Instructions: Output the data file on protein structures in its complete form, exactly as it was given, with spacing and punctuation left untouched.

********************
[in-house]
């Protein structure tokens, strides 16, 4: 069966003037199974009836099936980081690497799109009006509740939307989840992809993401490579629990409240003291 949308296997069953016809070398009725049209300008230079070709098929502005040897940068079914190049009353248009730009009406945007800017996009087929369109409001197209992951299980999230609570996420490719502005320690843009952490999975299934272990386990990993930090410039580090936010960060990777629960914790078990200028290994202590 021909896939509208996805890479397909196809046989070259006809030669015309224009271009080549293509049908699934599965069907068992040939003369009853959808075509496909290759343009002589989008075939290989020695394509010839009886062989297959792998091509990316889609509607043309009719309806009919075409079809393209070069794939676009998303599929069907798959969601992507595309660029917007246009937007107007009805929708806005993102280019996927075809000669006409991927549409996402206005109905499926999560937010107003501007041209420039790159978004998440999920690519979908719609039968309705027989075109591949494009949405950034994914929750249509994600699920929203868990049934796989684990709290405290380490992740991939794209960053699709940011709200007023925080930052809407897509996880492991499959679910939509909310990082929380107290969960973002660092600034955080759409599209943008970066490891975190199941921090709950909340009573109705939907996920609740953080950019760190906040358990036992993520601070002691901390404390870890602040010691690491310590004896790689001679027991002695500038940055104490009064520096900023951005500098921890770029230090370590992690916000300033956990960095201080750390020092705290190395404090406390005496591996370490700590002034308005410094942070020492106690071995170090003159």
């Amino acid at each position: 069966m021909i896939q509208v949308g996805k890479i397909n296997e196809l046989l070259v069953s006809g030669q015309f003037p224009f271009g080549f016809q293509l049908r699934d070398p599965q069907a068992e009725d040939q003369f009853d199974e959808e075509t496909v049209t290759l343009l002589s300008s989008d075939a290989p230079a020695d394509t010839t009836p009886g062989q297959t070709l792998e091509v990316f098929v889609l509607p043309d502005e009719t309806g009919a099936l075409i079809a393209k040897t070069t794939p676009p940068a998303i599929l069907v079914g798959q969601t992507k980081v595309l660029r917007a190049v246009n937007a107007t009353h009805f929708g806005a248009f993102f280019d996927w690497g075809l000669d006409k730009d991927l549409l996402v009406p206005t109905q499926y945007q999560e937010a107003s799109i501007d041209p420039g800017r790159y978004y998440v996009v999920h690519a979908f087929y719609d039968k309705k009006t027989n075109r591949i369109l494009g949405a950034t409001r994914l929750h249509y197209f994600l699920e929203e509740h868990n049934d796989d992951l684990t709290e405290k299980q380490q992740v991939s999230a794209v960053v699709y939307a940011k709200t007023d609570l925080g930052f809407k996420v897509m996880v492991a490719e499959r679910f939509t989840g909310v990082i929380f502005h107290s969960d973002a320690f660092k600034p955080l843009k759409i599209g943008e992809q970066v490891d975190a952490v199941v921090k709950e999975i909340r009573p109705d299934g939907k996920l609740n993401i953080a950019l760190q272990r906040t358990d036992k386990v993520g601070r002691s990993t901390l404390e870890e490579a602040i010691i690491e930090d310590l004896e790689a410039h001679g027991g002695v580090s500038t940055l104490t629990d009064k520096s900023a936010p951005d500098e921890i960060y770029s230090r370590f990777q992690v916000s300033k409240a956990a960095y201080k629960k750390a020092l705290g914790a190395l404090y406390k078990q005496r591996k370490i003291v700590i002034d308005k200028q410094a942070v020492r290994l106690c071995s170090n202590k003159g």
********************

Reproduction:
[in-house]
């Protein structure tokens, strides 16, 4: 069966003037199974009836099936980081690497799109009006509740939307989840992809993401490579629990409240003291 949308296997069953016809070398009725049209300008230079070709098929502005040897940068079914190049009353248009730009009406945007800017996009087929369109409001197209992951299980999230609570996420490719502005320690843009952490999975299934272990386990990993930090410039580090936010960060990777629960914790078990200028290994202590 021909896939509208996805890479397909196809046989070259006809030669015309224009271009080549293509049908699934599965069907068992040939003369009853959808075509496909290759343009002589989008075939290989020695394509010839009886062989297959792998091509990316889609509607043309009719309806009919075409079809393209070069794939676009998303599929069907798959969601992507595309660029917007246009937007107007009805929708806005993102280019996927075809000669006409991927549409996402206005109905499926999560937010107003501007041209420039790159978004998440999920690519979908719609039968309705027989075109591949494009949405950034994914929750249509994600699920929203868990049934796989684990709290405290380490992740991939794209960053699709940011709200007023925080930052809407897509996880492991499959679910939509909310990082929380107290969960973002660092600034955080759409599209943008970066490891975190199941921090709950909340009573109705939907996920609740953080950019760190906040358990036992993520601070002691901390404390870890602040010691690491310590004896790689001679027991002695500038940055104490009064520096900023951005500098921890770029230090370590992690916000300033956990960095201080750390020092705290190395404090406390005496591996370490700590002034308005410094942070020492106690071995170090003159």
């Amino acid at each position: 069966m021909i896939q509208v949308g996805k890479i397909n296997e196809l046989l070259v069953s006809g030669q015309f003037p224009f271009g080549f016809q293509l049908r699934d070398p599965q069907a068992e009725d040939q003369f009853d199974e959808e075509t496909v049209t290759l343009l002589s300008s989008d075939a290989p230079a020695d394509t010839t009836p009886g062989q297959t070709l792998e091509v990316f098929v889609l509607p043309d502005e009719t309806g009919a099936l075409i079809a393209k040897t070069t794939p676009p940068a998303i599929l069907v079914g798959q969601t992507k980081v595309l660029r917007a190049v246009n937007a107007t009353h009805f929708g806005a248009f993102f280019d996927w690497g075809l000669d006409k730009d991927l549409l996402v009406p206005t109905q499926y945007q999560e937010a107003s799109i501007d041209p420039g800017r790159y978004y998440v996009v999920h690519a979908f087929y719609d039968k309705k009006t027989n075109r591949i369109l494009g949405a950034t409001r994914l929750h249509y197209f994600l699920e929203e509740h868990n049934d796989d992951l684990t709290e405290k299980q380490q992740v991939s999230a794209v960053v699709y939307a940011k709200t007023d609570l925080g930052f809407k996420v897509m996880v492991a490719e499959r679910f939509t989840g909310v990082i929380f502005h107290s969960d973002a320690f660092k600034p955080l843009k759409i599209g943008e992809q970066v490891d975190a952490v199941v921090k709950e999975i909340r009573p109705d299934g939907k996920l609740n993401i953080a950019l760190q272990r906040t358990d036992k386990v993520g601070r002691s990993t901390l404390e870890e490579a602040i010691i690491e930090d310590l004896e790689a410039h001679g027991g002695v580090s500038t940055l104490t629990d009064k520096s900023a936010p951005d500098e921890i960060y770029s230090r370590f990777q992690v916000s300033k409240a956990a960095y201080k629960k750390a020092l705290g914790a190395l404090y406390k078990q005496r591996k370490i003291v700590i002034d308005k200028q410094a942070v020492r290994l106690c071995s170090n202590k003159g």